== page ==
We Tested 7 Silicone Spatulas—Our Winners Did More Than Just Scrape By
Posted in Serious Eats
August 19, 2022

We Tested 7 Silicone Spatulas—Our Winners Did More Than Just Scrape By

a group of silicone spatulas on a marble surface
Serious Eats / Amanda Suarez

A silicone spatula is something every home cook should own. While some may think of it as a baking utensil (and it certainly is!) a flexible spatula is really an everyday kitchen tool. It’s handy for lots of tasks, including scrambling (and flipping, if over-easy’s your thing) eggs and scraping out the last bit of smoothie from a blender. Compare them with other top-tier stirring and flipping utensils and you’ll see how versatile they are: a metal spoon can stir, but can’t scrape a pan clean; a fish spatula can flip a pancake, but can’t combine a batter.

If you don’t already own a silicone spatula, it’s obviously time to change that. But before you put anything in your cart, we put seven popular models to the test to find the very best one. After scrambling dozens of eggs, batches upon batches of cookie dough and brownie batter, and scraping out quite a few thick smoothies, here are the silicone spatulas that are worth your investment.

The Winners, at a Glance

The Best Overall Silicone Spatula: OXO Good Grips Silicone Everyday Spatula

Whether it was stirring a pan of soft-scrambled eggs, mixing chocolate chips into thick cookie dough, scraping gloopy brownie batter into a pan, or scooping out the dregs of a smoothie from a blender, this spatula aced the assignment. Its beveled edge made quick work of many tasks.

The Best Spatula for Mixing Thick Doughs: Tovolo Flex-Core All Silicone Spatula Turner 

With a nylon core, the Tovolo Flex-Core spatula proved itself as one of the strongest spatulas of the bunch. Its wider head (2.5 inches) helped it quickly and efficiently combine wet and dry components of brownie batter, as well as cookie dough mix-ins.

The Best Spatula For Nooks and Crannies: GIR Premium Silicone Spatula

GIR’s spatula was the slimmest of the bunch, with a head just under 2 inches wide. Though it was slender, its fiberglass core made it very efficient and durable. Its smaller stature was a boon during our smoothie test where it easily fit the contours of the blender.

The Tests

a side-angle view of seven silicone spatulas on a marble surface
Serious Eats / Amanda Suarez
  • Scrambled Egg Test: We used each spatula to scramble eggs to see how agile the heads were.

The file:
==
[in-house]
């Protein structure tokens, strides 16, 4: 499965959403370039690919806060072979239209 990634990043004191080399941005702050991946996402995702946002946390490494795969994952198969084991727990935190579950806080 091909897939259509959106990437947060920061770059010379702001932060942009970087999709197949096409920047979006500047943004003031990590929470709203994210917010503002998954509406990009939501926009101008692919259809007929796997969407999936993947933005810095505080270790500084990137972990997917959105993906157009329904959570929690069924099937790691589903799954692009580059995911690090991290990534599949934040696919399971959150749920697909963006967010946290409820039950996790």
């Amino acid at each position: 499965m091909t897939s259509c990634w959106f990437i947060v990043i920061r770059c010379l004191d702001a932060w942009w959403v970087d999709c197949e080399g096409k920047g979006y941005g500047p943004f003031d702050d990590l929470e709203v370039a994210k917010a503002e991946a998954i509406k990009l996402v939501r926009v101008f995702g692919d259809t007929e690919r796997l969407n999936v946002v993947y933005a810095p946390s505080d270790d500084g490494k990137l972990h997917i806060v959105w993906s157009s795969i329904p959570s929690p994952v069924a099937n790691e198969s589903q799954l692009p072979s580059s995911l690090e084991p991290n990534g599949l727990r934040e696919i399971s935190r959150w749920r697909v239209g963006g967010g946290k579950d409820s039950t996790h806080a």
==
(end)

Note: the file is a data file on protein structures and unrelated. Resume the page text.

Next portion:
• Cookie Dough Mix-In Test: Cookie dough is tough, so in this test we examined how strong and durable the spatulas were by mixing-in add-ins (chocolate chips and walnuts). 
  • Smoothie Test (Winners-Only): We scooped smoothies from a blender to see how agile the spatulas were and if they could get into nooks and crannies (like the space between the blade and the blender jar’s walls).
  • Brownie Batter Test (Winners-Only): We mixed up a batch of brownie batter to see how effectively each spatula combined dry and wet ingredients. We also evaluated the spatula’s ability to scrape the bowl clean.
  • Cleanup Tests: We ran each spatula through a dishwasher multiple times to see if the spatulas that claim (all did) to be dishwasher-safe were, indeed, dishwasher-safe.

What We Learned

Spatula Heads Should Be Wide and Flexible, But Not Overly So 

When scraping down the sides of a bowl, a wide head covers the most surface area at once, making it more efficient. The Our Table Silicone Pointed Spatula had the widest head of all the models tested (2.73 inches), which made it very effective for combining chocolate chips into cookie dough. However, it also made it slightly awkward to scramble eggs. In contrast the Tovolo Flex-Core All Silicone Spatula Turner spatula (which was 2.5 inches wide) was just as capable of integrating mix-ins into cookie dough and scraping down bowls as it was scrambling eggs. In the end: anywhere from 1.9 to 2.5 inches wide was best for maximum versatility, efficiency, and ease.

Spatulas with Strong Cores Help You Work Smarter, Not Harder

two spatulas side-by-side: the right bending slightly while the left is overly flexible
An example of a flexible, yet sturdy spatula (left) versus one that’s overly flexible (right).Serious Eats / Amanda Suarez

When it came to mixing thick doughs, a strong internal core was essential. While all of the spatulas successfully incorporated mix-ins into cookie dough, spatulas with nylon or fiberglass cores and an angled head performed best. They offered flexibility, while still being rigid enough for mixing and their edges easily scraped and glided down the sides of the mixing bowl.

Look for a Lightweight, But Not Too Lightweight Spatula

A hand holding a grey silicone spatula and scrambling eggs in a stainless steel skillet
Too-heavy spatulas felt unwieldy when used for a more delicate task like scrambling eggs.Serious Eats / Amanda Suarez

As noted, the Our Table spatula performed especially well when mixing cookie dough—at first it seemed this was primarily a result of its strong core and wide head; however it soon became clear that weight was also major factor as well. At 4.3 ounces, it was the heaviest model we tested. This meant that while the spatula struggled to deftly scramble eggs, combining stiff batter was a cakewalk. At 2.1 ounces, the lightest spatula (Rubbermaid) was the easiest to use in small skillet while scrambling eggs, but was so lightweight it struggled with the hefty cookie dough. And at 3.5 ounces, the OXO again proved to be just right—it was heavy enough to tackle mix-ins with ease, but didn’t feel unbalanced when used for a delicate task like scrambling eggs.

Spatulas Should All Be Dishwasher-Safe